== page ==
Each Member Country undertakes to report the animal diseases that it detects on its territory. The OIE then disseminates the information to other countries, which can take the necessary preventive action. This information also includes diseases transmissible to humans and intentional introduction of pathogens. Information is sent out immediately or periodically depending on the seriousness of the disease. This objective applies to disease occurences both naturally occuring and deliberately caused. Dissemination is via e-mail, Disease Information and the World Animal Health Information Database (WAHID) Interface.
The OIE collects and analyses the latest scientific information on animal disease control. This information is then made available to the Member Countries to help them to improve the methods used to control and eradicate these diseases. Guidelines are prepared by the network of 301 OIE Collaborating Centres and Reference Laboratories across the world.
Scientific information is also disseminated through various works and periodicals published by the OIE, notably the Scientific and Technical Review (3 issues a year).
The OIE provides technical support to Member Countries requesting assistance with animal disease control and eradication operations, including diseases transmissible to humans. The OIE notably offers expertise to the poorest countries to help them control animal diseases that cause livestock losses, present a risk to public health and threaten other Member Countries.
The OIE has a permanent contact to international regional and national financial organizations in order to convince them to invest more and better on the control of animal diseases and zoonosis.
The OIE develops normative documents relating to rules that Member Countries can use to protect themselves from the introduction of diseases and pathogens, without setting up unjustified sanitary barriers. The main normative works produced by the OIE are: the Terrestrial Animal Health Code, the Manual of Diagnostic Tests and Vaccines for Terrestrial Animals, the Aquatic Animal Health Code and the Manual of Diagnostic Tests for Aquatic Animals.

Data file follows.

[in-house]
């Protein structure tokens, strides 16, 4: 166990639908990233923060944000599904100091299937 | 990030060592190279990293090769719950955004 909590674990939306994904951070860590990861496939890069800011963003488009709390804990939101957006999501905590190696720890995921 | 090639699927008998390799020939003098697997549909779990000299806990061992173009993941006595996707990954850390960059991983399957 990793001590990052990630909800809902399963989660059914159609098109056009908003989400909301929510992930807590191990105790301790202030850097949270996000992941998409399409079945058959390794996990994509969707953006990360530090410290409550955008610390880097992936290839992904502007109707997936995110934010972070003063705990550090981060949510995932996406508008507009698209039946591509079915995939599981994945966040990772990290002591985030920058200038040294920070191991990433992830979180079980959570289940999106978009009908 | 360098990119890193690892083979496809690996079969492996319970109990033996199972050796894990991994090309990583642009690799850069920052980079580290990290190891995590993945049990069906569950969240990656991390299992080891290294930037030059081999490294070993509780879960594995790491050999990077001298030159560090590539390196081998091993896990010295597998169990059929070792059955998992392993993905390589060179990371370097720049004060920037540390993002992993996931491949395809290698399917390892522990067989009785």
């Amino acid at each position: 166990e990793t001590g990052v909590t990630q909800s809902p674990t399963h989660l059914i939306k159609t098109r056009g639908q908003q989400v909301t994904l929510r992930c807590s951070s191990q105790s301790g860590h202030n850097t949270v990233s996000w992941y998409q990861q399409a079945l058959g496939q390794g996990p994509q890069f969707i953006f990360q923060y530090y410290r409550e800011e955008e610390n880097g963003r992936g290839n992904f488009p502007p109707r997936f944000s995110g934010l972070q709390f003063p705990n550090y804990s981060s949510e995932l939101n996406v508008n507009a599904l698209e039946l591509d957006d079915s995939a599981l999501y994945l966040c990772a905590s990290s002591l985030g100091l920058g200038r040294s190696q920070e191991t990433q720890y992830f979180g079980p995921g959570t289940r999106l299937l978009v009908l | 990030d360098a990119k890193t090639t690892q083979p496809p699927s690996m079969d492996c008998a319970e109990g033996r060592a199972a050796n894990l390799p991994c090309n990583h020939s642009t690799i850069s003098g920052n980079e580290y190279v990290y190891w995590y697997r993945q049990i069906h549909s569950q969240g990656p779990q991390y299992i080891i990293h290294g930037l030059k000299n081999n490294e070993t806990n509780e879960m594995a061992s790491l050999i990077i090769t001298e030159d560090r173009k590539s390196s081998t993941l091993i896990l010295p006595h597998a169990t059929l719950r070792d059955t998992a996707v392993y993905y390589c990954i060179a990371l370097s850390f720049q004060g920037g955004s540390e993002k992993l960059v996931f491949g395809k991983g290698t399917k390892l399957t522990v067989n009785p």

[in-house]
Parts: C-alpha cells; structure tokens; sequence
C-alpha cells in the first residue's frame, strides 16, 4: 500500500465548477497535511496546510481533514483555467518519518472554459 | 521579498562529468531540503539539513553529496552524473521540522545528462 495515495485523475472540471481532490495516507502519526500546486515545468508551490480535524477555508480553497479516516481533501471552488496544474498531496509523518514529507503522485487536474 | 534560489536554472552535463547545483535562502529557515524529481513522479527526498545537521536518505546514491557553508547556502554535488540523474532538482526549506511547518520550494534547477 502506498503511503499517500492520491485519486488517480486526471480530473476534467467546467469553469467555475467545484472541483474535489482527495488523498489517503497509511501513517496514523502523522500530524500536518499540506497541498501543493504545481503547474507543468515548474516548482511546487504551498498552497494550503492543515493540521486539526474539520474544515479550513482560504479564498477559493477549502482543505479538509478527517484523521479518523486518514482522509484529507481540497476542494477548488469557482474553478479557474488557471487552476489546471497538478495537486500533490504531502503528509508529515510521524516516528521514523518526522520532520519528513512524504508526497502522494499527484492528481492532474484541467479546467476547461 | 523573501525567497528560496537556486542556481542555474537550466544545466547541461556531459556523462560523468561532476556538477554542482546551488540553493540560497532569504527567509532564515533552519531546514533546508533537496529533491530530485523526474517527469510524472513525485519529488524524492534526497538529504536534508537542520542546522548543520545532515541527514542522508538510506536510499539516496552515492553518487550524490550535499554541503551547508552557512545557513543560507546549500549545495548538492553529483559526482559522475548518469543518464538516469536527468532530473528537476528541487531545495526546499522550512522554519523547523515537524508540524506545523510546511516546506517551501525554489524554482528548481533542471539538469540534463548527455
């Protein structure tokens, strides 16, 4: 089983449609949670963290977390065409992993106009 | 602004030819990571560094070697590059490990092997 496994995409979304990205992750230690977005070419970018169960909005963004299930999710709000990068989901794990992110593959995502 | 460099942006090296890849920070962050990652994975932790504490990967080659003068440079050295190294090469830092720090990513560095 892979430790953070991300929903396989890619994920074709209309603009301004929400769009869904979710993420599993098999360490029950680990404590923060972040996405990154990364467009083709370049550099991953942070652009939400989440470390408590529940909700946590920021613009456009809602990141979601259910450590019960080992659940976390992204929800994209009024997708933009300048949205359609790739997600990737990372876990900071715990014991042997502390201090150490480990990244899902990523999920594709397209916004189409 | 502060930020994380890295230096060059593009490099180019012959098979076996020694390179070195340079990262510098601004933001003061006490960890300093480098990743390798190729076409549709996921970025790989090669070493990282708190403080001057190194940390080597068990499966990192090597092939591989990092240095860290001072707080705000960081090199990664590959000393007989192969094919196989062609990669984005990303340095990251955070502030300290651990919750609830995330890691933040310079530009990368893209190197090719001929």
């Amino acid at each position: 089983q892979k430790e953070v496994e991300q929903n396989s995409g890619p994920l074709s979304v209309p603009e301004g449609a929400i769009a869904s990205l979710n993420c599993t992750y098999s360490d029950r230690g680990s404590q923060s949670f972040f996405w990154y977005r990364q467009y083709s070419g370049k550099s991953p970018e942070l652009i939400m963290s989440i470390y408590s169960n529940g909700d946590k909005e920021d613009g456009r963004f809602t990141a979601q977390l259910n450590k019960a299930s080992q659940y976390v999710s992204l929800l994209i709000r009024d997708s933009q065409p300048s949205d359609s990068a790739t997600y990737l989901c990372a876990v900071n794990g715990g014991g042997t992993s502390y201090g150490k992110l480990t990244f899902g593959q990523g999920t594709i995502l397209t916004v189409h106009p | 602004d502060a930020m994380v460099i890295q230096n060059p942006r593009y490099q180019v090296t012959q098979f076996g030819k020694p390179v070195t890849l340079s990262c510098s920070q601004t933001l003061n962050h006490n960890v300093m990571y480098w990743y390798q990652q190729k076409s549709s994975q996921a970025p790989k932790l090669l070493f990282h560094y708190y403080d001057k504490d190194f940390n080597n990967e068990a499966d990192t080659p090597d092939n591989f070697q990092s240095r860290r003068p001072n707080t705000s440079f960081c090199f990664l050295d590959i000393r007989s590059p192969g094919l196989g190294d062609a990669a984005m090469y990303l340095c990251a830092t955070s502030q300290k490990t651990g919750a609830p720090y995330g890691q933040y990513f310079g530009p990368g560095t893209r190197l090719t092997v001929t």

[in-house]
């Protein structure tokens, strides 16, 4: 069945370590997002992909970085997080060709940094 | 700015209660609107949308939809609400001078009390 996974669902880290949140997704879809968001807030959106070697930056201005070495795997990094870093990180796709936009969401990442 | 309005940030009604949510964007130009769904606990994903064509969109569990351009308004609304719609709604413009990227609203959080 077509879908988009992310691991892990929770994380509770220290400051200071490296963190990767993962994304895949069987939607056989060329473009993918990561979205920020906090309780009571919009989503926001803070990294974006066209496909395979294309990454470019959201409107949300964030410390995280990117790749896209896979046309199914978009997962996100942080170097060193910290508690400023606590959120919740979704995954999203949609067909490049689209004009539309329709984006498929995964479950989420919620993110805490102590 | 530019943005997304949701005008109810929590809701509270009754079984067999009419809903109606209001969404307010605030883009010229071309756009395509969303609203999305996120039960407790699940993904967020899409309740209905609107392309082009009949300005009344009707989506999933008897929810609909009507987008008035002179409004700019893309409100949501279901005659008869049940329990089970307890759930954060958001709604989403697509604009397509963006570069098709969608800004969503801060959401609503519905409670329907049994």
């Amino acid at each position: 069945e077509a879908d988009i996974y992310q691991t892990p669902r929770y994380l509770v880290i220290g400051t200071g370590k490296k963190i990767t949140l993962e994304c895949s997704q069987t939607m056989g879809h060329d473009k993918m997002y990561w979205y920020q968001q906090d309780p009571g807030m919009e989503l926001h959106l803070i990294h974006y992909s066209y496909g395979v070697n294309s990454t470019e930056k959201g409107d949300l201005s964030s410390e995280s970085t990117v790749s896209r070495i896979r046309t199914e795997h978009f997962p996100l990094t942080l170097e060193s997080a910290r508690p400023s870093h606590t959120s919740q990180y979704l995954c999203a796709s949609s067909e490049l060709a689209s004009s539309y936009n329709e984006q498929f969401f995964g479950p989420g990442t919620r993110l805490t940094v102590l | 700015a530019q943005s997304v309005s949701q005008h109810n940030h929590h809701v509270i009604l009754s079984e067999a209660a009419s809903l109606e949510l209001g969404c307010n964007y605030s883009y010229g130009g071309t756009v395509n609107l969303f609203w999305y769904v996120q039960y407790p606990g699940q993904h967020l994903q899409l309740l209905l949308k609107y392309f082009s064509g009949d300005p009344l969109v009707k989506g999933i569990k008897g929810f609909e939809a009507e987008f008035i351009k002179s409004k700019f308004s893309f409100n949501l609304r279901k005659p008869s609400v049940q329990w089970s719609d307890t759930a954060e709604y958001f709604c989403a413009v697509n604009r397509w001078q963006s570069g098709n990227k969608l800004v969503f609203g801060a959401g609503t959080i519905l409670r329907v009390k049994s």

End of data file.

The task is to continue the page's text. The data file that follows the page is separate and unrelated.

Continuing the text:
OIE standards are recognised by the World Trade Organization as reference international sanitary rules. They are prepared by elected Specialist Commissions and by Working Groups bringing together internationally renowned scientists, most of whom are experts within the network of about 300 Collaborating Centres and Reference Laboratories that also contribute towards the scientific objectives of the OIE. These standards are adopted by the World Assembly of Delegates.
The Veterinary Services and laboratories of developing and transition countries are in urgent need of support to provide them with the necessary infrastructure, resources and capacities that will enable their countries to benefit more fully from the WTO Sanitary and Phytosanitary Agreement (SPS Agreement) while at the same time providing greater protection for animal health and public health and reducing the threat for other countries which are free of diseases.
The OIE considers the Veterinary Services as a Global Public Good and their bringing into line with international standards (structure, organisation, resources, capacities, role of paraprofessionals) as a public investment priority.
The OIE Member Countries have decided to provide a better guarantee of the safety of food of animal origin by creating greater synergy between the activities of the OIE and those of the Codex Alimentarius Commission. The OIE's standard-setting activities in this field focus on eliminating potential hazards existing prior to the slaughter of animals or the primary processing of their products (meat, milk, eggs, etc.) that could be a source of risk for consumers.
Since it was created, the OIE has played a key role in its capacity as the sole international reference organisation for animal health, enjoying established international recognition and benefiting from direct collaboration with the Veterinary Services of all its Member Countries. As a mark of the close relationship between animal health and animal welfare, the OIE has become, at the request of its Member Countries, the leading international organisation for animal welfare